Adrianto completed his Bachelor's degree in Economics from Universitas Indonesia and Master's in Public Policy and Management from Carnegie Mellon University. Before entering Carlson School of Management, Adrianto had worked in a government's organizational design unit in Indonesia for ten years and conducted studies on organizational health, job and workload analysis, and organizational design. His current research focuses on how production technologies and automation affect the organization of work and the effect of ownership structure on employee well-being.
Selected Works & Activities
Conference ProceedingsAdrianto, Avner Ben-Ner, and Ainhoa Urtasun, 2023: How Things are Made Matters: The Effects of Technology on the Organization of Work. Proceedings, 2023, https://doi.org/10.5465/AMPROC.2023.14745abstract
Journal ArticlesAdrianto & Wibowo, Buddi. (2019). Uji Empirik Strategi Struktur Modal Pecking Order pada Perusahaan-Perusahaan Non Keuangan LQ45 Bursa Efek Indonesia, Inovasi: Jurnal ekonomi, keuangan dan manajemen, 15(1), 12-25.
Working PapersAdrianto, Avner Ben-Ner, and Ainhoa Urtasun. (2023). How things are made matters: The effects of technology on the organization of work, Working Paper.
Working PapersAdrianto, Avner Ben-Ner, Jason Sockin, and Ainhoa Urtasun. (2023). Are Workers Better Off Owning The Firm? Working Paper.
Presentations"Who Does What? Theory and Evidence on the Effects of Technology on Division of Labor and Specialization", the Work in the Age of Intelligent Machines Conference (2022).
Presentations"Who Does What? Theory and Evidence on the Effects of Technology on Division of Labor and Specialization", Industry Studies Association Annual Conference (2022).
Presentations"Are Workers Better Off Owning The Firm?" Industry Studies Association Annual Conference (2023).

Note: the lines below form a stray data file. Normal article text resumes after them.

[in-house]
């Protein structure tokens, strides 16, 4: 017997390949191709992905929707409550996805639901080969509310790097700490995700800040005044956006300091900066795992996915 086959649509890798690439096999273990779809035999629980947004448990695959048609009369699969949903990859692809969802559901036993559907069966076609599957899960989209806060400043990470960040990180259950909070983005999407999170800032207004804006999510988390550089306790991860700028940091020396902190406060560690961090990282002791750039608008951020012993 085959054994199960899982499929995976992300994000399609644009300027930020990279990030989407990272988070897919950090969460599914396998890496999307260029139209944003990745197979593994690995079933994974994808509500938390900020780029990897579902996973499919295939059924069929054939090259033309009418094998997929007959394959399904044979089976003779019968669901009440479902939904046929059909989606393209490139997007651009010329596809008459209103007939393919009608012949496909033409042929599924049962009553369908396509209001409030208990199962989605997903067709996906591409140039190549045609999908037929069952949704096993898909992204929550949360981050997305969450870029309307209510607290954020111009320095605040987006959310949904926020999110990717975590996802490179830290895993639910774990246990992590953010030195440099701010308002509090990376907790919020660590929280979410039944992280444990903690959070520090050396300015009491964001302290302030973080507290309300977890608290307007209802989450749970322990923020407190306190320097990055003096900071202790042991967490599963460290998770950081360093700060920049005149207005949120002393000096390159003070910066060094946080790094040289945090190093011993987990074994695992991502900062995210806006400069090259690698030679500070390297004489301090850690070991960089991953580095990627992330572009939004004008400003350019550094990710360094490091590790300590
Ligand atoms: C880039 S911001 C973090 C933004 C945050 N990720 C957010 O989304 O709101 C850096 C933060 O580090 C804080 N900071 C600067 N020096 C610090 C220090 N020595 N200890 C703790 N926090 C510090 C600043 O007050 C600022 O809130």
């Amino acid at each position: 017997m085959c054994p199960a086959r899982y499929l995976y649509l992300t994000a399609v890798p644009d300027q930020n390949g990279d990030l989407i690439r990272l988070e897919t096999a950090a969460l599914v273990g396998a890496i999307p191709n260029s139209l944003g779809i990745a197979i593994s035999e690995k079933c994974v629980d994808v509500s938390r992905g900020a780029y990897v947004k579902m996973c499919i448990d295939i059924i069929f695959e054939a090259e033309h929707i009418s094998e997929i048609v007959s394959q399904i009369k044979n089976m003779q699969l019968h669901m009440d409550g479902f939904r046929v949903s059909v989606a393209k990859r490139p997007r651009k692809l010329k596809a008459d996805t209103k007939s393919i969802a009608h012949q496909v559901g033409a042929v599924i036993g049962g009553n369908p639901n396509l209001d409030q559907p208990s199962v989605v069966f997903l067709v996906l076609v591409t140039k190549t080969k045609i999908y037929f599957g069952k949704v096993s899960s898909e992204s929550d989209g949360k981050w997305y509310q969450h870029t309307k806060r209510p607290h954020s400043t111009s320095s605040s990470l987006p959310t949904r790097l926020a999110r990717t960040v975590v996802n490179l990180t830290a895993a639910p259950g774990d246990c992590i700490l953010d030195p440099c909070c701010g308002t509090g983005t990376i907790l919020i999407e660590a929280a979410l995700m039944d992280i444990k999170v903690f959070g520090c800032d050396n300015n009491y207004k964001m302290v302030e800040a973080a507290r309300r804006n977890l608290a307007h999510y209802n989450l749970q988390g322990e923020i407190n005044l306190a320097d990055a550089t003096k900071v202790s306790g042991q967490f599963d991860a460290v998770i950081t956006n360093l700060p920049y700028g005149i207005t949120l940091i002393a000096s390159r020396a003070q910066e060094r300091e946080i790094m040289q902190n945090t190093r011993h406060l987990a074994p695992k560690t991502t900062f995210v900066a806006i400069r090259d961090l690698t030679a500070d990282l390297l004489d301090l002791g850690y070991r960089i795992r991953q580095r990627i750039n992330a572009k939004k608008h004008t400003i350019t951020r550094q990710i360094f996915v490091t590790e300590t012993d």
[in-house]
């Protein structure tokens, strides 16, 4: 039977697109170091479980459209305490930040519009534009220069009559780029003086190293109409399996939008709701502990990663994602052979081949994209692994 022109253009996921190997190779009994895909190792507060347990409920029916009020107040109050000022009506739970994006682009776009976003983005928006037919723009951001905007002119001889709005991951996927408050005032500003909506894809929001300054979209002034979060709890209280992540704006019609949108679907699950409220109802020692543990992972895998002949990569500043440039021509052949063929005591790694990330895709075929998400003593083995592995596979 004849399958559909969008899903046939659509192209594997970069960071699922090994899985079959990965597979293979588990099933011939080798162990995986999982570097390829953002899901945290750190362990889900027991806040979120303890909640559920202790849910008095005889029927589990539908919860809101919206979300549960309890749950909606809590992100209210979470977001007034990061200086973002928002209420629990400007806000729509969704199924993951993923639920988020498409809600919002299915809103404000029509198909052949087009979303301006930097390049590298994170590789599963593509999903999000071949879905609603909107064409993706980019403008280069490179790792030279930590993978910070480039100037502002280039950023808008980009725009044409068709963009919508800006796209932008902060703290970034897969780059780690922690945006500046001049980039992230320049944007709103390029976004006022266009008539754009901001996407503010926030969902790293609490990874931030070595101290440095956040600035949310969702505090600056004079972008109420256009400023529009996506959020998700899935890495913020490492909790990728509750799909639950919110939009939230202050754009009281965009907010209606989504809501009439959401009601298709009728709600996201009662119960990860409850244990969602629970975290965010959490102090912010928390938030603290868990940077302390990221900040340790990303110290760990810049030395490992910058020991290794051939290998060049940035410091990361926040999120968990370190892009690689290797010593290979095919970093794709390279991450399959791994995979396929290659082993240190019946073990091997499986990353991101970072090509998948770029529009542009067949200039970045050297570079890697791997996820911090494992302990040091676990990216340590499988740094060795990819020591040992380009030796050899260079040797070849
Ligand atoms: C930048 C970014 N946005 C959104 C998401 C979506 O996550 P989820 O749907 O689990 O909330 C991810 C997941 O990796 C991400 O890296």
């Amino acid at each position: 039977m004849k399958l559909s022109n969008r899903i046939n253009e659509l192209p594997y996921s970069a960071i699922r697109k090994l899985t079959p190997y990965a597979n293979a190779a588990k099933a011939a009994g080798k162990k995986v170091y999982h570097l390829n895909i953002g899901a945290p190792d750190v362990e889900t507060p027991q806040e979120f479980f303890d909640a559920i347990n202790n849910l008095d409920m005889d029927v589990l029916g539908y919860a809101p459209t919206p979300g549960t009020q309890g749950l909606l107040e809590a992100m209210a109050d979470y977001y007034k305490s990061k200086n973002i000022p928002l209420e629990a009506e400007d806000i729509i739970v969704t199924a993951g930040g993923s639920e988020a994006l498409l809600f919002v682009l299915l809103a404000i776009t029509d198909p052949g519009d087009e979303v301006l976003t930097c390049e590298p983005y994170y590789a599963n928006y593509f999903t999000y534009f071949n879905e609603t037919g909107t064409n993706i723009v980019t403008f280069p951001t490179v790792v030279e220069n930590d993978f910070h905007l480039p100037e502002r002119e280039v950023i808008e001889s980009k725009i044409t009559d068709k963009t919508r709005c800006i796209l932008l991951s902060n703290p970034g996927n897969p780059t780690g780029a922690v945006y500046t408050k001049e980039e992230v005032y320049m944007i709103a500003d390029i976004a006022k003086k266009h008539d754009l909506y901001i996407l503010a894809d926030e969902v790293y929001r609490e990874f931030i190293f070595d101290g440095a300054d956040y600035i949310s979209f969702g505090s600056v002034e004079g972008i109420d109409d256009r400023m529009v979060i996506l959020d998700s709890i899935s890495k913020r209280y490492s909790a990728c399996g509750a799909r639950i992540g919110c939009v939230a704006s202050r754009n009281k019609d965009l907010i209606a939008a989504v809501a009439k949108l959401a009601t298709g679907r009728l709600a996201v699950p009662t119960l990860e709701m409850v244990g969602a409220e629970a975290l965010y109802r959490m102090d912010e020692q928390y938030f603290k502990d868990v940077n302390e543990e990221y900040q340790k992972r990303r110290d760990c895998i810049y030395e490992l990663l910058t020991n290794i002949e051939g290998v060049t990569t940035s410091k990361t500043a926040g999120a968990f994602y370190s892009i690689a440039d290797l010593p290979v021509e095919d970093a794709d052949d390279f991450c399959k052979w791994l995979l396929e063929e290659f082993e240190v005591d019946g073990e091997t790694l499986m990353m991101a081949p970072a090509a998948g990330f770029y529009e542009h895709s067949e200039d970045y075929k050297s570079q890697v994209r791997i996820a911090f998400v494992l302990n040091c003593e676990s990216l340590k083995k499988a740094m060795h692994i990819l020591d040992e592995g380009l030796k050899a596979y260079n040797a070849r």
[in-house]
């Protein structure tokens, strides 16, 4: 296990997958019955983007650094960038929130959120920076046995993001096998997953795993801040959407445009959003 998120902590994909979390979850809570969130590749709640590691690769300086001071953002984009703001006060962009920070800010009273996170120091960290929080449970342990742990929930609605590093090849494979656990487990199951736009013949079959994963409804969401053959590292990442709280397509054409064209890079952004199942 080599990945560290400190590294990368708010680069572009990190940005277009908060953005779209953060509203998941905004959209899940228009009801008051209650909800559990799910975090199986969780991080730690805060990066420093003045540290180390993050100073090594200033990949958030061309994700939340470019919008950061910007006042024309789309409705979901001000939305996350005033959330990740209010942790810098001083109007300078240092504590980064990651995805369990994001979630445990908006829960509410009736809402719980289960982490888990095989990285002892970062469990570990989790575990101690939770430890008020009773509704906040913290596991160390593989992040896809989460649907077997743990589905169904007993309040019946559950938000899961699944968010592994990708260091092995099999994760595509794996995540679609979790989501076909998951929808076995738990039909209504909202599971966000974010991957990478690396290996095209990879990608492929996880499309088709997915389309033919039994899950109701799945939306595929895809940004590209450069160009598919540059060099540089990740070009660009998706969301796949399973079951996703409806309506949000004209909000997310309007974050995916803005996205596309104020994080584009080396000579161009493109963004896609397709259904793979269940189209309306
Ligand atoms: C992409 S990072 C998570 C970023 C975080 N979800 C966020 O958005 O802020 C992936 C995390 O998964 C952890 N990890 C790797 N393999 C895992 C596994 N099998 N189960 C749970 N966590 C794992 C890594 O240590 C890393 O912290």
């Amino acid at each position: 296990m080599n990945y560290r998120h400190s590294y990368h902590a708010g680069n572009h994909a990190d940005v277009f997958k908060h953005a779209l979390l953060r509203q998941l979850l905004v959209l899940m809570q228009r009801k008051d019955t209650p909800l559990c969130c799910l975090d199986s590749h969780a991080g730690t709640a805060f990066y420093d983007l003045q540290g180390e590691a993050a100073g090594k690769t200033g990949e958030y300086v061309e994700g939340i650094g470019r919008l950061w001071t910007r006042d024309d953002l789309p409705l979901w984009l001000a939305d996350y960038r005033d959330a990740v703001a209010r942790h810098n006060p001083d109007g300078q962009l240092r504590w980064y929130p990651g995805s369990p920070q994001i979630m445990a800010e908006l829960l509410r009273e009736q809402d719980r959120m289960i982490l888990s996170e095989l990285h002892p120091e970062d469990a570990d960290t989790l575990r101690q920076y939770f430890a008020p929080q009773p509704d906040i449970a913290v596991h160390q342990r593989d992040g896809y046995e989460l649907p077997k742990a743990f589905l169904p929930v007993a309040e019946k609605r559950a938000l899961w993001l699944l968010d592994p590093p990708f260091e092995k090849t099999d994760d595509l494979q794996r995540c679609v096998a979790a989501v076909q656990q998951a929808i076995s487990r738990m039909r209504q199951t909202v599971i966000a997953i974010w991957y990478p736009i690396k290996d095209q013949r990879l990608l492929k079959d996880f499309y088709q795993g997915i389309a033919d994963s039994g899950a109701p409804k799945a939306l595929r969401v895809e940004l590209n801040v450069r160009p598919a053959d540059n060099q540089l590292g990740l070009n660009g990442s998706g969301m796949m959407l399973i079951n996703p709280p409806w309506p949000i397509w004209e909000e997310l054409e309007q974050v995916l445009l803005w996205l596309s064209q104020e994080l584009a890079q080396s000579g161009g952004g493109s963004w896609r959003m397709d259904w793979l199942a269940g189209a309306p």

Presentations"How things are made matters: The effects of technology on the organization of work," Industry Studies Association Annual Conference (2023).
Presentations"How robotics affects employment and skills of low and high-skill workers? Evidence from U.S. manufacturing plants 2010- 2022," Industry Studies Association Annual Conference (2023).
Presentations"How things are made matters: The effects of technology on the organization of work," 83rd Academy of Management Annual Meeting (2023).
How things are made matters: The effects of technology on the organization of work
with Avner Ben-Ner and Ainhoa Urtasun
Given a particular product to produce, firms have several alternative production technologies from which to choose. This paper examines the effect of production technologies, directly and indirectly through complexity and task interdependence, on outcomes essential to the organization of work. Our study uses online job vacancy postings in the U.S. manufacturing sector during 2017-2021 to analyze technical occupations (i.e., engineers, technicians, and operators) in plants that implement one of six primary technologies: subtraction, forming, molding, additive manufacturing, chemical, and assembly. Controlling for different forms of automation, location, and other factors, we find that the differences in the division of labor, specialization, and span of control among technologies are driven by differences in complexity. Additive manufacturing, chemical, and assembly are technologically more complex than forming, molding, and subtraction, and, as a result, they need more jobs to be designed, more tasks and skills to be bundled into a job, and fewer employees to be overseen by a manager. Moreover, each technology exhibits a distinct pattern of two forms of task interdependence—reciprocal and sequential, and therefore the effects on the three outcomes are more nuanced.
Are Workers Better Off Owning The Firm?
with Avner Ben-Ner, Jason Sockin, and Ainhoa Urtasun